5. Smell: the irresistibly delicious smell of apple pie follows an unspeakably deadly creature.
  6. Self: a creature that slowly morphs into its victims, stealing their memories and form, confusing the victim on the point of their own uniqueness.
  7. Speech: all words ring hollow. In the creature's presence nothing anyone says sound honest or convincing even though nothing evident has changed about what they say.
  8. Body: the victim's body is being made into something else, as though several different creatures are spawning out of their body, undermining the victim's concept of wholeness and singularity.
  9. Reproduction: a human woman is giving birth to an inhuman creature.
  10. Knowledge: on a scroll is written a truth that drives men mad.
  11. Hunger: a creature that causes you to crave its flesh and lives on through your consumption.
  12. Compassion: a perpetually wounded creature whose hideous moaning and suffering are so painfully pitiable that they damage the mind.
Is the Weird right?

Partially but not entirely.

Is it really true that we human beings are utterly helpless before a vast cosmos which barely gives thought to our existence?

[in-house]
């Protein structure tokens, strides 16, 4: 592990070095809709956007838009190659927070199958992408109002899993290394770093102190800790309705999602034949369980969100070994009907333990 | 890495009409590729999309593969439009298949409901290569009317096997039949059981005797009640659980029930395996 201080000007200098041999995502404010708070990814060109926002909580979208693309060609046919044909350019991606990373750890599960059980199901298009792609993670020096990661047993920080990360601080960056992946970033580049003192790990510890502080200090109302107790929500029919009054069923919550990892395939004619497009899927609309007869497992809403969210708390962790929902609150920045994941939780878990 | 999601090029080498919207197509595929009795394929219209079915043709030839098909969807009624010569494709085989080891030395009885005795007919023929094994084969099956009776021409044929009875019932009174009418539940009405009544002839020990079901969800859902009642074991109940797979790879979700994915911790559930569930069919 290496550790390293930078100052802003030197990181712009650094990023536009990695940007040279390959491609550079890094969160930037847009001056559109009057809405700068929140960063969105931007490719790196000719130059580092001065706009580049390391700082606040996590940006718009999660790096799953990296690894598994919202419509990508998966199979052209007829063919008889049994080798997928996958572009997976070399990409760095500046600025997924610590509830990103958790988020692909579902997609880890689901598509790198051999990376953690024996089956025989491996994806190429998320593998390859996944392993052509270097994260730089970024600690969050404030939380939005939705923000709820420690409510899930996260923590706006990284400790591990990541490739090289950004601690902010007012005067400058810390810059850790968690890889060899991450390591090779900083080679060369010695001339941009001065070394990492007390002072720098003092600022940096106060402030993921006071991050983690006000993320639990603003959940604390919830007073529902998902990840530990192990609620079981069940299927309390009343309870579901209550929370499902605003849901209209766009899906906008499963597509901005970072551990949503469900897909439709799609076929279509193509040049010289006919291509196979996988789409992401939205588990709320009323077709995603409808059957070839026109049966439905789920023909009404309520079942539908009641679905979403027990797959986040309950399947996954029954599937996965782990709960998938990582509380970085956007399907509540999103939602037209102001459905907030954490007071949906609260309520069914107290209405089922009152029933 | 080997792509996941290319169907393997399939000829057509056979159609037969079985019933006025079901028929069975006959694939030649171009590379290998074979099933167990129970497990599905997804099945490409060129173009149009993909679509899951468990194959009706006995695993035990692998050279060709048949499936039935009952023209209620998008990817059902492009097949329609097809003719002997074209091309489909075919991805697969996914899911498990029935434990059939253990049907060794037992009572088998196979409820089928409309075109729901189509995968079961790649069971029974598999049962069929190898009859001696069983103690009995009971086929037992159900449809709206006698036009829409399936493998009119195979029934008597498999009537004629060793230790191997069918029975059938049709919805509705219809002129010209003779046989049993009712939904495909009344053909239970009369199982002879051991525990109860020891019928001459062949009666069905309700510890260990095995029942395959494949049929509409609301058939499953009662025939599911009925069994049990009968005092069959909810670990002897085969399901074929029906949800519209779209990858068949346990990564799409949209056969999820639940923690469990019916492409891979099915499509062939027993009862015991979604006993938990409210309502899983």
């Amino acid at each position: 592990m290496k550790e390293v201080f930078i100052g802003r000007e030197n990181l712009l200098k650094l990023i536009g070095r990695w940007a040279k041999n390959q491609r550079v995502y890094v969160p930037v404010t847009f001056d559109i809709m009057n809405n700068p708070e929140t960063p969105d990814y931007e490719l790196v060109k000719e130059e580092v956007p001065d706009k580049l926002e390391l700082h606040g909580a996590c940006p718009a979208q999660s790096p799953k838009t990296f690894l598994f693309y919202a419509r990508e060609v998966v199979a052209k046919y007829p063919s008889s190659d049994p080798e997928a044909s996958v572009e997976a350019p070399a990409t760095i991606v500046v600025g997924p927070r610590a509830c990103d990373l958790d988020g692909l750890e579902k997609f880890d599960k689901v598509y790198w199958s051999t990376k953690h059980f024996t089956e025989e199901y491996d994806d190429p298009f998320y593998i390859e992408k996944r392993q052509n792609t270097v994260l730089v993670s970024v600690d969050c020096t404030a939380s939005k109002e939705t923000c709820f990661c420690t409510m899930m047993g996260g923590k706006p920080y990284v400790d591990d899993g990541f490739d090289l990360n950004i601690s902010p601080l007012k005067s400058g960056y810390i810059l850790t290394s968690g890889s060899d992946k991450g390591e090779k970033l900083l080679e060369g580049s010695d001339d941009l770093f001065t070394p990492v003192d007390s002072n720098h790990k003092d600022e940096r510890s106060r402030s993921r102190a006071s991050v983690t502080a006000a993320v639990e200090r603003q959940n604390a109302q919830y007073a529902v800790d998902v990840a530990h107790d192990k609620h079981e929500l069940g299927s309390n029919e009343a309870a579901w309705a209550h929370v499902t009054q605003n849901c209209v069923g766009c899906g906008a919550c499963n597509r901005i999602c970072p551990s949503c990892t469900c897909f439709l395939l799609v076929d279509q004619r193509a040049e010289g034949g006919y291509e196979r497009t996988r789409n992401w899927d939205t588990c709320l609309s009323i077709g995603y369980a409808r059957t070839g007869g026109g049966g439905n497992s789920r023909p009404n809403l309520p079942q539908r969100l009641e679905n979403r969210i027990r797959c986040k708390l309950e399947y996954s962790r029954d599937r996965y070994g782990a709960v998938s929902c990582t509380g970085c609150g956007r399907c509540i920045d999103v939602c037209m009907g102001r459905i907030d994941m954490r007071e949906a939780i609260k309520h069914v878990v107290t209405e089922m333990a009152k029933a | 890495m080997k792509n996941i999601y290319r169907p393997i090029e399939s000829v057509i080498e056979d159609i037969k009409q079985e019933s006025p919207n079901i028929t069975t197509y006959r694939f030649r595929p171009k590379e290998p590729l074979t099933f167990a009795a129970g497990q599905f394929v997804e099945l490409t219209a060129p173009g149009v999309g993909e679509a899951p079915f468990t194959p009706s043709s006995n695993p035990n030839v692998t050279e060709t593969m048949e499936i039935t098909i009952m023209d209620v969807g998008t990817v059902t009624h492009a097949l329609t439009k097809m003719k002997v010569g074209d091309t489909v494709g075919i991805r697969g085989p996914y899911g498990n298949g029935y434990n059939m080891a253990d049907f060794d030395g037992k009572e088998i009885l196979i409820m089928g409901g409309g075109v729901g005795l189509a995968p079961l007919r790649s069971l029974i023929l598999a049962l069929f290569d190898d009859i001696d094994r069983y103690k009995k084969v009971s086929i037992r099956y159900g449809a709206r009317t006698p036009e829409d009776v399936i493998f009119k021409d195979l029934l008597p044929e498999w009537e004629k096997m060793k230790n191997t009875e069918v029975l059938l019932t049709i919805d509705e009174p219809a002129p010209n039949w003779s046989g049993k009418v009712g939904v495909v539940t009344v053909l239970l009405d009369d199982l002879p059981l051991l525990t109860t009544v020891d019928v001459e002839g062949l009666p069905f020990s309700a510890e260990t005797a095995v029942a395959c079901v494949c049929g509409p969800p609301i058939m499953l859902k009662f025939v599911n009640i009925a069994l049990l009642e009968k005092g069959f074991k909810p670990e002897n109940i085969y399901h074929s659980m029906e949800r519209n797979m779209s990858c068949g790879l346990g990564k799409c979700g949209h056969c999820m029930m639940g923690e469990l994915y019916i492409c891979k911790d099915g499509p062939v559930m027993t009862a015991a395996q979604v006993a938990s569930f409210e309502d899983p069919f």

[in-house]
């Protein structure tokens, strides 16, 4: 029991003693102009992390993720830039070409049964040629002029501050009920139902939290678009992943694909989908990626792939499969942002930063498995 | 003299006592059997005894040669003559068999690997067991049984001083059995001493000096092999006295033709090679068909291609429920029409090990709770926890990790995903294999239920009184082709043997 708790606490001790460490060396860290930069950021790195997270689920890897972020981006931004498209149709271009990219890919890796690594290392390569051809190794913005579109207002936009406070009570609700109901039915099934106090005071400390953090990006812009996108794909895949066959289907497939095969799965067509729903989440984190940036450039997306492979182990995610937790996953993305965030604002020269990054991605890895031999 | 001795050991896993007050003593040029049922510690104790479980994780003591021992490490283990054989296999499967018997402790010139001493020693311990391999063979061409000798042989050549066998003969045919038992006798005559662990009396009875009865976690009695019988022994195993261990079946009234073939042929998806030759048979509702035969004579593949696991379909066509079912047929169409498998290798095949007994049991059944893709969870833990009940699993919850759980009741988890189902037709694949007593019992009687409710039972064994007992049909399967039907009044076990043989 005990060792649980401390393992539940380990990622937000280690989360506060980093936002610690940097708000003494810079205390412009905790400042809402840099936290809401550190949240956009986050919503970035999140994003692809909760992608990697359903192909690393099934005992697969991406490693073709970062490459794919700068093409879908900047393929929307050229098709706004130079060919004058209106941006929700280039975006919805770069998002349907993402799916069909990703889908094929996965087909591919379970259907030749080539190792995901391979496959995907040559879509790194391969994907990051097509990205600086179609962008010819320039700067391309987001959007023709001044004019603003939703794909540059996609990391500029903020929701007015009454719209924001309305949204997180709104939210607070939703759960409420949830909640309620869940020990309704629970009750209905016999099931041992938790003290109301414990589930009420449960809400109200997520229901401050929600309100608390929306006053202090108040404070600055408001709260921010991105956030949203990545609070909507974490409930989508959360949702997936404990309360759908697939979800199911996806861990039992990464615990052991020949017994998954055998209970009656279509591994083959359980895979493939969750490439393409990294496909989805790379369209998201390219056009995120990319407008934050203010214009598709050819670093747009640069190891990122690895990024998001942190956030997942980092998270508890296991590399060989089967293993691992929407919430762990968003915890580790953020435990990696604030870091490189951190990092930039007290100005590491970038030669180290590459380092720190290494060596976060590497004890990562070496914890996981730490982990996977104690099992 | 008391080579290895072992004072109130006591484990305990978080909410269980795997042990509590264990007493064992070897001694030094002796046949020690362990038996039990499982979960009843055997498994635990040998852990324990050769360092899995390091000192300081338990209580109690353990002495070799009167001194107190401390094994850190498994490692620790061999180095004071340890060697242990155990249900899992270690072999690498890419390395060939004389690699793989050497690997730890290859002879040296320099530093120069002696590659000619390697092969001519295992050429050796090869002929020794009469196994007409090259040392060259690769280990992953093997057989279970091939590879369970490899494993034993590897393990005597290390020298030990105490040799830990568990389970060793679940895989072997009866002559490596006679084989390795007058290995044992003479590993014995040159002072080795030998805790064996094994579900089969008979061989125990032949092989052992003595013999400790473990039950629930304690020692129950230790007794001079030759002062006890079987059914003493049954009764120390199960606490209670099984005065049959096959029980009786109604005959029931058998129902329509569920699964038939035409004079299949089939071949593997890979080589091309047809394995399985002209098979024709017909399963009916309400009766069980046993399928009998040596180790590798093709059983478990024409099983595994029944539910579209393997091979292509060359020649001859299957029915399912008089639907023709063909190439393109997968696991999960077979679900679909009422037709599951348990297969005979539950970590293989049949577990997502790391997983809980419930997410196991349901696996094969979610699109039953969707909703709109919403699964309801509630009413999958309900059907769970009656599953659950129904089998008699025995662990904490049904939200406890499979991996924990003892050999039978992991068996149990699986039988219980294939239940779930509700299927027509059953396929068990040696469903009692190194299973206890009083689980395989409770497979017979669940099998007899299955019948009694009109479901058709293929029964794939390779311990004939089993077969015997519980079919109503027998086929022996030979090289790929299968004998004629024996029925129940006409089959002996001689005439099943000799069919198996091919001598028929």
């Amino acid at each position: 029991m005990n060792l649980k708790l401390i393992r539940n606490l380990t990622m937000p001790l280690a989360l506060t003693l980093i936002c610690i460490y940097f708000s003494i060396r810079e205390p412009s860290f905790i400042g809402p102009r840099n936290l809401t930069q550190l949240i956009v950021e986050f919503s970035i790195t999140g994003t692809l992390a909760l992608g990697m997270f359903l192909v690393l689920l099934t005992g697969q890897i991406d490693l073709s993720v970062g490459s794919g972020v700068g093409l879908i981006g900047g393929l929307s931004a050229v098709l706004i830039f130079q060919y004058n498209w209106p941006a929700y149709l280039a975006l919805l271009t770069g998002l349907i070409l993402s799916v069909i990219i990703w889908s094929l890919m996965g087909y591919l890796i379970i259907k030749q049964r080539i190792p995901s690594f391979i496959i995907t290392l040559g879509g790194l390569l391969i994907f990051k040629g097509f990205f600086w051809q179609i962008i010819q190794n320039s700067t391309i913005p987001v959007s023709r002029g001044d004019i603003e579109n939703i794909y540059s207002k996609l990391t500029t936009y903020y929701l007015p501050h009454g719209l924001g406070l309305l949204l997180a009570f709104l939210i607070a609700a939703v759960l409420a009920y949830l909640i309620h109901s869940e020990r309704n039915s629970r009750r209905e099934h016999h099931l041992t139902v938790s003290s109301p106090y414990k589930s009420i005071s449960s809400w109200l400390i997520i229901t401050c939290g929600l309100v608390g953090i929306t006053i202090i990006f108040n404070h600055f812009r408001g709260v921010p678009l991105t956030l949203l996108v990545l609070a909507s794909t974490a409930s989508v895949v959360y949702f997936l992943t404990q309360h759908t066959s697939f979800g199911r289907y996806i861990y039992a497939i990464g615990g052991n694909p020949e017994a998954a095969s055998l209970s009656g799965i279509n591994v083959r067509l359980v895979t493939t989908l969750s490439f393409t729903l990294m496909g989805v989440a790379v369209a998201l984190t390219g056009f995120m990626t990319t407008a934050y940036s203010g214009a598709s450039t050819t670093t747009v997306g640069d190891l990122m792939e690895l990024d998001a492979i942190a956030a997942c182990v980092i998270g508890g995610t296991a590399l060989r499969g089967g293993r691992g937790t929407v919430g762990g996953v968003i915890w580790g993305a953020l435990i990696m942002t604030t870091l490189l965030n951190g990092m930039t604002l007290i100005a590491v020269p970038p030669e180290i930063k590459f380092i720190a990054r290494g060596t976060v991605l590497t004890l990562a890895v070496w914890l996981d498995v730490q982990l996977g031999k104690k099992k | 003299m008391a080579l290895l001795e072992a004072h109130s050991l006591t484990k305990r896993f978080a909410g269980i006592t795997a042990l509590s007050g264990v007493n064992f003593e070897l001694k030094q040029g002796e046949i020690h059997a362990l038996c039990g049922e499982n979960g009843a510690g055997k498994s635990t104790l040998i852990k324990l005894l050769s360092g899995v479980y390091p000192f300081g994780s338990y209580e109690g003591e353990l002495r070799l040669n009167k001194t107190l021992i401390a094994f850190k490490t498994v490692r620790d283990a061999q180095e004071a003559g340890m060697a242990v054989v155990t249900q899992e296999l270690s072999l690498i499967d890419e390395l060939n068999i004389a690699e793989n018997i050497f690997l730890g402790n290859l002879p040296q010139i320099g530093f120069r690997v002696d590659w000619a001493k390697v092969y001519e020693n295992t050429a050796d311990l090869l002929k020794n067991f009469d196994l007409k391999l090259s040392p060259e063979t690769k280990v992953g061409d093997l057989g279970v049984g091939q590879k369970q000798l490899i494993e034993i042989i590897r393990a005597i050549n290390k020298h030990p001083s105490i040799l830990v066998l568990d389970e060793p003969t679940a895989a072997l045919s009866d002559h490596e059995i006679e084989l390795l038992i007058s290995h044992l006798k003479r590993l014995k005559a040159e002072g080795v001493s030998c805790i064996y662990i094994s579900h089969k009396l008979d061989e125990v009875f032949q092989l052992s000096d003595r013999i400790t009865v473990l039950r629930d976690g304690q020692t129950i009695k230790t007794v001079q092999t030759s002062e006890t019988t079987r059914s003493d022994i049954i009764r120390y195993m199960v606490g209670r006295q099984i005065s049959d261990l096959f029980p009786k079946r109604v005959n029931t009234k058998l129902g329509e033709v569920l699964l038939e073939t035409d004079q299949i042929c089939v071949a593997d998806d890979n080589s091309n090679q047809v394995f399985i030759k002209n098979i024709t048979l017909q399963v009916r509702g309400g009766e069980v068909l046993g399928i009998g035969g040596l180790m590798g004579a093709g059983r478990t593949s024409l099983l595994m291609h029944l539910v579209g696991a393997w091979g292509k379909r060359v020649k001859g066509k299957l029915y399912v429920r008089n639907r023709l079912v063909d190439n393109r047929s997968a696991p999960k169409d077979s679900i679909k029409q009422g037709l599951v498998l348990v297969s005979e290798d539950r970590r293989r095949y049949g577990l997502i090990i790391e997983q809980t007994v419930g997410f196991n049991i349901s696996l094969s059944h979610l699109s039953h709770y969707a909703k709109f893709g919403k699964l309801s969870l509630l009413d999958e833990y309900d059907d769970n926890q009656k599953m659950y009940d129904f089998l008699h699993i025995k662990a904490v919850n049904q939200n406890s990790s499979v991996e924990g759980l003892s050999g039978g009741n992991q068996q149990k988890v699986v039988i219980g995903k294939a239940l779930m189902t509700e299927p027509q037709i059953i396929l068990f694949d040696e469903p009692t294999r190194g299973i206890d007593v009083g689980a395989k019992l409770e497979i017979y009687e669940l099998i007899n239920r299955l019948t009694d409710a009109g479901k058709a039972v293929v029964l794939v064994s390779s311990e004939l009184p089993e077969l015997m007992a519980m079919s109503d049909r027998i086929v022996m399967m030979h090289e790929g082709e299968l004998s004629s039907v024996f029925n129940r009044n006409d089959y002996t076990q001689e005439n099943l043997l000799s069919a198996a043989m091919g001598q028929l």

I don't think so. 

It might be easy to say yes, but I really don't think that would be entirely true. Are human beings small and fragile? Yes. There are limits to our control and there are things we ought not to. Our own human nature is something with which we really can't change or tamper without causing mass suffering.

However, human beings are evidently capable of doing incredible things with our world. Technology, trade, religion, society, and government have shown awesome advances which have reduced suffering to a phenomenal degree compared to our ancestors. We appear to be capable of choosing paths which truly do grasp a hold of our world and mold it into something habitable for us. It seems to me that the individual, speaking the truth and acting upon it, can change the world for the better. 

That doesn't necessarily mean that everything always turns out alright for the one who speaks truth. It often means more suffering for the individual but this is good suffering that leads to the betterment of the self or of the world. The one who seeks to better the world often finds the pursuit self-destructive and these acts of martyrdom pave the way for great change.

As it is written: "And you shall know the Truth and the Truth shall set you free."

Putting the Weird into a game kind of demonstrates this. In order to have a fun game, the Weird must be beaten. Players have to be able to deal in some way with the trials sent for them so that, with ingenuity and luck, they might overcome. Otherwise, the game isn't fun. You even find in games that smart plans can deal with utterly overwhelming odds and lucky player characters can utterly alter circumstances which once seemed far beyond them. In the game, our normal inhibitions and fears are stripped away and the impossible becomes possible.

So many times, I have found that players do absolutely incredible things and it seems to be a revelation of a truth beyond just the demands of the game. Freed of the things that hold us back, we appear to have astounding potential.